Meaning the 'great white place of dry water', Etosha National Park is a vast and varied area of shimmering mirages, desert, savannah, and scrubby woodlands. Situated some 270 miles (435km) north of Windhoek, its unique landscape is characterised by an immense, flat white saltpan that covers about a quarter of the park.
The saltpan was once a vast lake fed by the Kunene River, but it changed course thousands of years ago, leaving a dry hollow of salt and cracked clay. Today it fills up for a short while after heavy rain. The temporary water supply attracts thousands of water birds during the rainy season, including flocks of pink flamingos, but the best time for viewing animals in Etosha is the cool dry season, between May and September.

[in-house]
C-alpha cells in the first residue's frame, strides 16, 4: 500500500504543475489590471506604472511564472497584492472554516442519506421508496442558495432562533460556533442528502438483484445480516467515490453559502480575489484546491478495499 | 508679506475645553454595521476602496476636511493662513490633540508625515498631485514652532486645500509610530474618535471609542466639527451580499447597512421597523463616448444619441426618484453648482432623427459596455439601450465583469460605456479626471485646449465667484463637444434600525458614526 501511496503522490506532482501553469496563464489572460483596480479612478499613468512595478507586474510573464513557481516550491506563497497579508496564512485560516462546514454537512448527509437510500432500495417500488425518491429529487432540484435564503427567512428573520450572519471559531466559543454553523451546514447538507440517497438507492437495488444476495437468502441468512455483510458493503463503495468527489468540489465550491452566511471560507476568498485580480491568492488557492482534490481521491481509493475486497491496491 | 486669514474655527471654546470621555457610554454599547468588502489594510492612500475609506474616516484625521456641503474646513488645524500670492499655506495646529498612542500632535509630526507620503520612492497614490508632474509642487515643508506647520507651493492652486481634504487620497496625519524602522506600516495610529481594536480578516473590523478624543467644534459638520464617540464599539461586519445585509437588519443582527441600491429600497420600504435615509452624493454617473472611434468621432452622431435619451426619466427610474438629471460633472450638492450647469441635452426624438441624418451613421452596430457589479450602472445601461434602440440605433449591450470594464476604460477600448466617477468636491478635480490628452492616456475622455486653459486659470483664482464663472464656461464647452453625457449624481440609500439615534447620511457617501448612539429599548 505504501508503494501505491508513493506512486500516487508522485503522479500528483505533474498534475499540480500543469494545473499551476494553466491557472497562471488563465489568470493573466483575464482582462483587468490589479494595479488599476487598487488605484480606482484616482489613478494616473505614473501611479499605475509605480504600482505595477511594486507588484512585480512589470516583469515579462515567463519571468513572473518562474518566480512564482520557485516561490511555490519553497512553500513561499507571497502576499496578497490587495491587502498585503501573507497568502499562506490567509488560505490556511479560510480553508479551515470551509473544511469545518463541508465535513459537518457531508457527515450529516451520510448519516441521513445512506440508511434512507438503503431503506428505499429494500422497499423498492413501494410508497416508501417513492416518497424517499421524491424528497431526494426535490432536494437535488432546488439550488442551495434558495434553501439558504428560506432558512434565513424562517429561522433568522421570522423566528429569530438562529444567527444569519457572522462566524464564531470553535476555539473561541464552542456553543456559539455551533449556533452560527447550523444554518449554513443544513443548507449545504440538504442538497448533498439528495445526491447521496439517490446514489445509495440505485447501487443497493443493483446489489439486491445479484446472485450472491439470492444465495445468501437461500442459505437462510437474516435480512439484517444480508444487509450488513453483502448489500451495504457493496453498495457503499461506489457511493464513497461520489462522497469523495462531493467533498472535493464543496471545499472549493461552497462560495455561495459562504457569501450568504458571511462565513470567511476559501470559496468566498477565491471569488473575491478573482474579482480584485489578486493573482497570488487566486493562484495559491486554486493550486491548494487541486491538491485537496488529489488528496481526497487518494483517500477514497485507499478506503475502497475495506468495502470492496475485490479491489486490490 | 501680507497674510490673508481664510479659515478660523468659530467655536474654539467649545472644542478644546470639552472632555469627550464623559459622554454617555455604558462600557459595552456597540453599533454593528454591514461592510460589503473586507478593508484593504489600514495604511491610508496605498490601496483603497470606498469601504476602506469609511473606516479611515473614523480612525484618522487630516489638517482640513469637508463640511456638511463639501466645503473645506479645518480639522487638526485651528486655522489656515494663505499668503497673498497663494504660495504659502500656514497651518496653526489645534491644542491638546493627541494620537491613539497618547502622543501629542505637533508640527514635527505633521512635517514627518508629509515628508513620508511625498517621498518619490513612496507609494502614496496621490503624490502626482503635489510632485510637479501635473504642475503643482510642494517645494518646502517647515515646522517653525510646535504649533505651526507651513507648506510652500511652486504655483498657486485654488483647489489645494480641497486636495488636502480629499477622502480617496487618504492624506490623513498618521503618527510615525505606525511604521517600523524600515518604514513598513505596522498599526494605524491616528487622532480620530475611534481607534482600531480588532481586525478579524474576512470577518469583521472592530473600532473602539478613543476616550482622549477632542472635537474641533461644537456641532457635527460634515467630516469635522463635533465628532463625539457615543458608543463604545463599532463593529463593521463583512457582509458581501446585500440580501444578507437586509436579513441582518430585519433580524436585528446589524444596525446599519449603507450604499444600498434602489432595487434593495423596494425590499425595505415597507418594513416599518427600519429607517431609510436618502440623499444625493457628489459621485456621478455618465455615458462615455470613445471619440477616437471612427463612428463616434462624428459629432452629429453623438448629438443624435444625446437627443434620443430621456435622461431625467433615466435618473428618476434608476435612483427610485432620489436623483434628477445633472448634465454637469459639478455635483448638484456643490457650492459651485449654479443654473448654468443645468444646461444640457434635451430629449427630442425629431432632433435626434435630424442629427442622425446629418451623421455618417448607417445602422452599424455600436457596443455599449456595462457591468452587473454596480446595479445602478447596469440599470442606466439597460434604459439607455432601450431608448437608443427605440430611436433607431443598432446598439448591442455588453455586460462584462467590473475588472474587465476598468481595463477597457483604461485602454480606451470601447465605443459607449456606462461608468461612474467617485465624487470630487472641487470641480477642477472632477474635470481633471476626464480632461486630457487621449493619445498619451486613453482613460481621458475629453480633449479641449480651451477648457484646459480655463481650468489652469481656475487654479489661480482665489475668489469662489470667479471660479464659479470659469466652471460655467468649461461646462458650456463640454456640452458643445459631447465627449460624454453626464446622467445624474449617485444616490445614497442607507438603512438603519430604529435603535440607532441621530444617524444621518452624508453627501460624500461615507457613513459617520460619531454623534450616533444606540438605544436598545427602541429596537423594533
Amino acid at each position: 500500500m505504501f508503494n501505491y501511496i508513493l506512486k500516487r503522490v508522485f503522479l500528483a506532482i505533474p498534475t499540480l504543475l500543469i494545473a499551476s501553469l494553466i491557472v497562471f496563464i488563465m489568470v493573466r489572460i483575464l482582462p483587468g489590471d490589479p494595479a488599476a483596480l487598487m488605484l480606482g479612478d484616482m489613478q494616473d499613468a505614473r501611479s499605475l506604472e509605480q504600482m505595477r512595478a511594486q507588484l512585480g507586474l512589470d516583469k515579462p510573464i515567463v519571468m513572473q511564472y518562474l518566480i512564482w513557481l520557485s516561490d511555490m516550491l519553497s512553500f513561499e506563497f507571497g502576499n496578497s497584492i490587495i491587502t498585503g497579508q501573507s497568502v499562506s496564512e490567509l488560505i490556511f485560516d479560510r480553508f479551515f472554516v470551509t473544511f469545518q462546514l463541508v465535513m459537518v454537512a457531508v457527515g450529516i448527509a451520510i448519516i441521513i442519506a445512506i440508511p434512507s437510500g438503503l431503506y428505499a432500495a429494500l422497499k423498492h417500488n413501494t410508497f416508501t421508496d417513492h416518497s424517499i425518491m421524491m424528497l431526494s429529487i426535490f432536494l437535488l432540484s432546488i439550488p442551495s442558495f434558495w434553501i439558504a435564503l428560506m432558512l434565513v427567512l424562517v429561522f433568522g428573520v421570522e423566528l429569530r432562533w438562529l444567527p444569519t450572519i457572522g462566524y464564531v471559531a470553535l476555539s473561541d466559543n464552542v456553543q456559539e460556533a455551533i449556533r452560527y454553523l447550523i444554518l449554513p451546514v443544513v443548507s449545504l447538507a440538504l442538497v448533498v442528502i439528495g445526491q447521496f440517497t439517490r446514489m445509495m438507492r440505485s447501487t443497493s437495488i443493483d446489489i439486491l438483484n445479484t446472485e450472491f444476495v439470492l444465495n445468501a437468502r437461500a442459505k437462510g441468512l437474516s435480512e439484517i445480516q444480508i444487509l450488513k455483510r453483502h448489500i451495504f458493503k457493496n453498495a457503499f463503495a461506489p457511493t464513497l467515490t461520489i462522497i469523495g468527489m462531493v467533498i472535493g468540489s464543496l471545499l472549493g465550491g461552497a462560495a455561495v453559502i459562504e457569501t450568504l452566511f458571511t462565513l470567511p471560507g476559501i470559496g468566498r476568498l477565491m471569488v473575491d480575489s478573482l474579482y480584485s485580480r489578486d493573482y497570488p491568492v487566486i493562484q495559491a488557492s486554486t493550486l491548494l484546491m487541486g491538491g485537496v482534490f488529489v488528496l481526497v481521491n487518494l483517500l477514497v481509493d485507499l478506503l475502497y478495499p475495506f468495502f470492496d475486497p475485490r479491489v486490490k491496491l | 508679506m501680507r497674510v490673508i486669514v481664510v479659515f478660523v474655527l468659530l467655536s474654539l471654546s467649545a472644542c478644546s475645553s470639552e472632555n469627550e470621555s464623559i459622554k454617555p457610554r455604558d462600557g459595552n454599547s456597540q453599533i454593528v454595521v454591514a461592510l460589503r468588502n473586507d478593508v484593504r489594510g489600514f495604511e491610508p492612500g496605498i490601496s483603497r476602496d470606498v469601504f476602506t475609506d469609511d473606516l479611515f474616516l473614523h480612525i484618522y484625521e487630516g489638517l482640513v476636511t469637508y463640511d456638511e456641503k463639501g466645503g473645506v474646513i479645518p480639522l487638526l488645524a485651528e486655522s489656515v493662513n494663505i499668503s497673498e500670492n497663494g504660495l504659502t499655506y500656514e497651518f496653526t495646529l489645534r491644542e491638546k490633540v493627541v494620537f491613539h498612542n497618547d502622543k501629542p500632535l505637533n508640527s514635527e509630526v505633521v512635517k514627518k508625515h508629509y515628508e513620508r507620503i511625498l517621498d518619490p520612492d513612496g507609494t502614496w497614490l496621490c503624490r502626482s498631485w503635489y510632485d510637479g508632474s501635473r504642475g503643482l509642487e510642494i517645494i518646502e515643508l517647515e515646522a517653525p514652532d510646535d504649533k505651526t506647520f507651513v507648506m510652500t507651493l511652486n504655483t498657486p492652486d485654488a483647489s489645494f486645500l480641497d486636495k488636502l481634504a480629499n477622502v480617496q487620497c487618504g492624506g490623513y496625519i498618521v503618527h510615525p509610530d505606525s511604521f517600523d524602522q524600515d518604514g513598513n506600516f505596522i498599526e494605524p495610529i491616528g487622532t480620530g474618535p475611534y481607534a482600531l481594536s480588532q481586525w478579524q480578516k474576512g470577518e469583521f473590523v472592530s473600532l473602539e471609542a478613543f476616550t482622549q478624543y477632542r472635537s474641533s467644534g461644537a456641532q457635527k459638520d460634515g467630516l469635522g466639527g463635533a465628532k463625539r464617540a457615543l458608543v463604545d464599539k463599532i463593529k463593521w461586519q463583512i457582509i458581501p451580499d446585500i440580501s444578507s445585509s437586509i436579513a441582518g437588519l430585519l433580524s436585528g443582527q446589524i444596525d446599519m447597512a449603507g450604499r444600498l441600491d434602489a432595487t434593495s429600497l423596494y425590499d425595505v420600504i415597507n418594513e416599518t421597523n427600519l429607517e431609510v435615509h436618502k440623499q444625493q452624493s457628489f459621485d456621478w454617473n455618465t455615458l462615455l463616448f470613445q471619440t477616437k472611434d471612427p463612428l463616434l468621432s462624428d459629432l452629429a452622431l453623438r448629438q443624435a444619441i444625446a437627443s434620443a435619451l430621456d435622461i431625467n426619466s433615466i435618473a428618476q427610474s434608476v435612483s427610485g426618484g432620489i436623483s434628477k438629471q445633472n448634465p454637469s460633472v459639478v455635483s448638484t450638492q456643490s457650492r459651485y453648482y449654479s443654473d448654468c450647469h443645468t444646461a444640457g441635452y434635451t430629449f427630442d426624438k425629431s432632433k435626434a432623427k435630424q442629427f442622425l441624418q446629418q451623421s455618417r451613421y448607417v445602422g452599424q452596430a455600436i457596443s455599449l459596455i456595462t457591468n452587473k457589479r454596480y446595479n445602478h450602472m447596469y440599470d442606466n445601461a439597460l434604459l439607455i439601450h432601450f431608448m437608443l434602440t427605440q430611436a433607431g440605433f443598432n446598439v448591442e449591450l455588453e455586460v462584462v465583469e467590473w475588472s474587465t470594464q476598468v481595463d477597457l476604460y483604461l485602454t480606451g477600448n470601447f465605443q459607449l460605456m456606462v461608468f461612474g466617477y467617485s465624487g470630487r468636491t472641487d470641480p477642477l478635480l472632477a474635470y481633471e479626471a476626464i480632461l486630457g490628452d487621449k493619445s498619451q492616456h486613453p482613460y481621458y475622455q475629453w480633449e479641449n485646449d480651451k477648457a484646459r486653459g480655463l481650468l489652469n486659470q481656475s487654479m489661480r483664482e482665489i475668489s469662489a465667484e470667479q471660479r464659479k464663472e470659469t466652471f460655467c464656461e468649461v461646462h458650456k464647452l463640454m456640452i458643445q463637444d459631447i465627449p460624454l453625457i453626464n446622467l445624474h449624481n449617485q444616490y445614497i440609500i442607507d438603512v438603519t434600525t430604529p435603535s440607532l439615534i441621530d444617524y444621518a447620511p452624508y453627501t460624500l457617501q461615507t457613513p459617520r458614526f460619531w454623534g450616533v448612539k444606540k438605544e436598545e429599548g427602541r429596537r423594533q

Etosha has three campsites: Okaukuejo, Namutoni, and Halali. Although visitors can't leave the camp areas at night, there is a carefully lit watering hole at each campsite allowing for night game viewing from the safety of the campsite.
The salinity and rich mineral content of the pan attracts a huge diversity of animal and birdlife to the park, making it an excellent place for game viewing. The expanse of the white desert makes for an extraordinary backdrop.
Etosha has a network of roads linking its three rest camps. Visitors can expect to see many species of antelope, wildebeest, zebra, lion, giraffe, and Africa's tallest elephants. Several of the animal species are endangered, including the black rhino. There are also opportunities to see lion, leopard, and cheetah around the many waterholes scattered throughout the park.